It’s been a long time between solo albums for Johnny Irion, more than a decade in fact, since Ex Tempore won critical acclaim upon its 2007 release. AllMusic praised that album and its songs, delighting in “how tuneful they are, how easy to catch onto, even on first listen.”
It’s been a long time between solo albums for Johnny Irion, more than a decade in fact, since Ex Tempore won critical acclaim upon its 2007 release. AllMusic praised that album and its songs, delighting in “how tuneful they are, how easy to catch onto, even on first listen.” The same is true of the handful of harmony-rich folk-tinged records Johnny’s made with his wife, Sarah Lee Guthrie—the most recent being 2013’s Wassaic Way, recorded at Wilco’s Chicago studio and produced by Jeff Tweedy and Patrick Sansone. And that can also be said of the rocking music he recorded with his band, U.S. Elevator, whose celebrated self-titled album hit the ground running in September 2015. In his January 15, 2016, review for Rolling Stone, Will Hermes wrote, “[Johnny’s] new band, U.S. Elevator, looks back even more evocatively, and boisterously, with songs that feel as lovingly hand-crafted as the jeans on the back of After the Gold Rush.”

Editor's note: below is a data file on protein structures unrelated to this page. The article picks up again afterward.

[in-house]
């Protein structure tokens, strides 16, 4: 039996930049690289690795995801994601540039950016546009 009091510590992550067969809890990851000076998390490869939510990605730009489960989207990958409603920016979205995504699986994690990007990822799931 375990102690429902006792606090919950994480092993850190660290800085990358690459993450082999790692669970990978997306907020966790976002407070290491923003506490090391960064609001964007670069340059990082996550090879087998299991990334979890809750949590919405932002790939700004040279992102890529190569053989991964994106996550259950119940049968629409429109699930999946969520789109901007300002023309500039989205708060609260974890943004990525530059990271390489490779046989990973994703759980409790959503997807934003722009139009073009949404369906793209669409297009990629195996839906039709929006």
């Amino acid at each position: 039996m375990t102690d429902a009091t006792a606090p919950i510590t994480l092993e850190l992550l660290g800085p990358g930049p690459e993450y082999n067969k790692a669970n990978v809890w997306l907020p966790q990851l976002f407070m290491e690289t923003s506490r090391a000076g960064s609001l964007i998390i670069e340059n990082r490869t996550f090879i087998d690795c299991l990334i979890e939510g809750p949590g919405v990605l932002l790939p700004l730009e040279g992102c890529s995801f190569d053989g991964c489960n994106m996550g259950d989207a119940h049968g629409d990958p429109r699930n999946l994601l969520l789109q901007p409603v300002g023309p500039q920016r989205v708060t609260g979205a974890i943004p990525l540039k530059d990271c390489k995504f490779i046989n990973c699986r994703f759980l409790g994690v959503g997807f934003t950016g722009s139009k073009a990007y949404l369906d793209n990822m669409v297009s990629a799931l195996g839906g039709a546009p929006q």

Which brings us to Johnny’s eagerly awaited new Driving Friend album. Like Wassaic Way and U.S. Elevator, Driving Friend appears on Johnny’s custom Rte. 8 label, and it is set for a May 17 release, coinciding with Mother Hips’ Hip Nic Music Festival in Big Sur, California. The new album boasts A-list credits including drummer Griffin Goldsmith and pianist/guitarist Taylor Goldsmith from big-time folk-rockers Dawes; the aforementioned Pat Sansone (Wilco); James Raymond (David Crosby, Warren Zevon); singers Sarah Lee Guthrie and Nicki Bluhm (Nicki Bluhm and the Gramblers); and producer/multi-instrumentalist Tim Bluhm (The Mother Hips).
For the album’s mastermind, doing a Johnny Irion album is “almost like starting over.” The songs, though, are vintage Johnny: catchy, lyrical, evocative, and thoroughly original, with nods in the directions of such musical heroes and trailblazers as Neil Young, the later-day Beatles, and the early Flying Burrito Brothers.